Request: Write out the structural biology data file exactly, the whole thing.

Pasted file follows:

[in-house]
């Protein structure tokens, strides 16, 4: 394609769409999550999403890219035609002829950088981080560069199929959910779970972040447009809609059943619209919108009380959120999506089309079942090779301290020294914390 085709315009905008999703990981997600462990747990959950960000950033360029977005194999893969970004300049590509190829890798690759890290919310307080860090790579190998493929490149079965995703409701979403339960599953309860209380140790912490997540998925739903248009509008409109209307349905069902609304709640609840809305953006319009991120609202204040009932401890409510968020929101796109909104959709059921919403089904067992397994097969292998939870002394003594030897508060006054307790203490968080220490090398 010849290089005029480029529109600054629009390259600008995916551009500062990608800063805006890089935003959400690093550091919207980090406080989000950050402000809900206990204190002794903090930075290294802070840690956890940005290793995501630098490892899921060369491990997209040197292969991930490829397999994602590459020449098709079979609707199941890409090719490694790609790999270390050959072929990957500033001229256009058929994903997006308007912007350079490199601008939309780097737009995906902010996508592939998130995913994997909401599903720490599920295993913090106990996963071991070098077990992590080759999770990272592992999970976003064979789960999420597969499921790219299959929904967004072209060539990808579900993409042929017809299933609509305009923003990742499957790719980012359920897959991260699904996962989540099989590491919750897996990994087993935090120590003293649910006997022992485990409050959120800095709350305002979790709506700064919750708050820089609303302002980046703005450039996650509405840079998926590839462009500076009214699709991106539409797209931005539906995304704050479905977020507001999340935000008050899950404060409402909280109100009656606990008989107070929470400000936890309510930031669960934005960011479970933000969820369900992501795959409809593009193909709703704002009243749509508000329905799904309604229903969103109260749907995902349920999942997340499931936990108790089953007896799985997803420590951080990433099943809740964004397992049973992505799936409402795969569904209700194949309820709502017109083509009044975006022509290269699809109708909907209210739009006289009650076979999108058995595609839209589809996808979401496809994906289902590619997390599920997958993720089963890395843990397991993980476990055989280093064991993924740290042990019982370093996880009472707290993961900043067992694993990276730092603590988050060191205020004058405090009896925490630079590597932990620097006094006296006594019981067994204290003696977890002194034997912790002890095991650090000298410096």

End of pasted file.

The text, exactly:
[in-house]
């Protein structure tokens, strides 16, 4: 394609769409999550999403890219035609002829950088981080560069199929959910779970972040447009809609059943619209919108009380959120999506089309079942090779301290020294914390 085709315009905008999703990981997600462990747990959950960000950033360029977005194999893969970004300049590509190829890798690759890290919310307080860090790579190998493929490149079965995703409701979403339960599953309860209380140790912490997540998925739903248009509008409109209307349905069902609304709640609840809305953006319009991120609202204040009932401890409510968020929101796109909104959709059921919403089904067992397994097969292998939870002394003594030897508060006054307790203490968080220490090398 010849290089005029480029529109600054629009390259600008995916551009500062990608800063805006890089935003959400690093550091919207980090406080989000950050402000809900206990204190002794903090930075290294802070840690956890940005290793995501630098490892899921060369491990997209040197292969991930490829397999994602590459020449098709079979609707199941890409090719490694790609790999270390050959072929990957500033001229256009058929994903997006308007912007350079490199601008939309780097737009995906902010996508592939998130995913994997909401599903720490599920295993913090106990996963071991070098077990992590080759999770990272592992999970976003064979789960999420597969499921790219299959929904967004072209060539990808579900993409042929017809299933609509305009923003990742499957790719980012359920897959991260699904996962989540099989590491919750897996990994087993935090120590003293649910006997022992485990409050959120800095709350305002979790709506700064919750708050820089609303302002980046703005450039996650509405840079998926590839462009500076009214699709991106539409797209931005539906995304704050479905977020507001999340935000008050899950404060409402909280109100009656606990008989107070929470400000936890309510930031669960934005960011479970933000969820369900992501795959409809593009193909709703704002009243749509508000329905799904309604229903969103109260749907995902349920999942997340499931936990108790089953007896799985997803420590951080990433099943809740964004397992049973992505799936409402795969569904209700194949309820709502017109083509009044975006022509290269699809109708909907209210739009006289009650076979999108058995595609839209589809996808979401496809994906289902590619997390599920997958993720089963890395843990397991993980476990055989280093064991993924740290042990019982370093996880009472707290993961900043067992694993990276730092603590988050060191205020004058405090009896925490630079590597932990620097006094006296006594019981067994204290003696977890002194034997912790002890095991650090000298410096």